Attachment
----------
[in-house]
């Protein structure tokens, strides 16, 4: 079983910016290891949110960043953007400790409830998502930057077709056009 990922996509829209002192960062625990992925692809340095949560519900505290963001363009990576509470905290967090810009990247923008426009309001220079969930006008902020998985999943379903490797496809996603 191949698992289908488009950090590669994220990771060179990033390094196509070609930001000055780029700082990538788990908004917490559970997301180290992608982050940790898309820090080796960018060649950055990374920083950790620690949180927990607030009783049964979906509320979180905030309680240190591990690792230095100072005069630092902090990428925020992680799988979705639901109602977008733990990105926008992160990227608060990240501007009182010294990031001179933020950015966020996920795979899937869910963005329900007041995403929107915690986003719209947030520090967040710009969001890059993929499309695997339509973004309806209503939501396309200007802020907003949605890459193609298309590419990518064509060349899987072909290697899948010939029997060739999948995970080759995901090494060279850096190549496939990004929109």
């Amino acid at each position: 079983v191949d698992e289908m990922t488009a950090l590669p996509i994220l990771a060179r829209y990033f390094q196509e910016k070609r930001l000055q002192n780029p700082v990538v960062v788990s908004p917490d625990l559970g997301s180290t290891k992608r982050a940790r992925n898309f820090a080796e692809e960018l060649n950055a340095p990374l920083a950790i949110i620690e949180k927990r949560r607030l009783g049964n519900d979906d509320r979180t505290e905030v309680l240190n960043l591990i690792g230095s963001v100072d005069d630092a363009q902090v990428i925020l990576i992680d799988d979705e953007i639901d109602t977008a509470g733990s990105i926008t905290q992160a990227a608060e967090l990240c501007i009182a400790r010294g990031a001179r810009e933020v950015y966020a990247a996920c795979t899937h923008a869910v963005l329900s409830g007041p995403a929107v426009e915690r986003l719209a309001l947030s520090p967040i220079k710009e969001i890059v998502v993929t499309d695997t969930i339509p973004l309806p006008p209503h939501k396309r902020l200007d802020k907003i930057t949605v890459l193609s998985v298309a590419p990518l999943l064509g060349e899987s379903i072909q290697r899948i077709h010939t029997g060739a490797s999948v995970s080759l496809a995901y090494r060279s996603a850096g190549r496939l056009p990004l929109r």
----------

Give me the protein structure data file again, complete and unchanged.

[in-house]
């Protein structure tokens, strides 16, 4: 079983910016290891949110960043953007400790409830998502930057077709056009 990922996509829209002192960062625990992925692809340095949560519900505290963001363009990576509470905290967090810009990247923008426009309001220079969930006008902020998985999943379903490797496809996603 191949698992289908488009950090590669994220990771060179990033390094196509070609930001000055780029700082990538788990908004917490559970997301180290992608982050940790898309820090080796960018060649950055990374920083950790620690949180927990607030009783049964979906509320979180905030309680240190591990690792230095100072005069630092902090990428925020992680799988979705639901109602977008733990990105926008992160990227608060990240501007009182010294990031001179933020950015966020996920795979899937869910963005329900007041995403929107915690986003719209947030520090967040710009969001890059993929499309695997339509973004309806209503939501396309200007802020907003949605890459193609298309590419990518064509060349899987072909290697899948010939029997060739999948995970080759995901090494060279850096190549496939990004929109």
């Amino acid at each position: 079983v191949d698992e289908m990922t488009a950090l590669p996509i994220l990771a060179r829209y990033f390094q196509e910016k070609r930001l000055q002192n780029p700082v990538v960062v788990s908004p917490d625990l559970g997301s180290t290891k992608r982050a940790r992925n898309f820090a080796e692809e960018l060649n950055a340095p990374l920083a950790i949110i620690e949180k927990r949560r607030l009783g049964n519900d979906d509320r979180t505290e905030v309680l240190n960043l591990i690792g230095s963001v100072d005069d630092a363009q902090v990428i925020l990576i992680d799988d979705e953007i639901d109602t977008a509470g733990s990105i926008t905290q992160a990227a608060e967090l990240c501007i009182a400790r010294g990031a001179r810009e933020v950015y966020a990247a996920c795979t899937h923008a869910v963005l329900s409830g007041p995403a929107v426009e915690r986003l719209a309001l947030s520090p967040i220079k710009e969001i890059v998502v993929t499309d695997t969930i339509p973004l309806p006008p209503h939501k396309r902020l200007d802020k907003i930057t949605v890459l193609s998985v298309a590419p990518l999943l064509g060349e899987s379903i072909q290697r899948i077709h010939t029997g060739a490797s999948v995970s080759l496809a995901y090494r060279s996603a850096g190549r496939l056009p990004l929109r």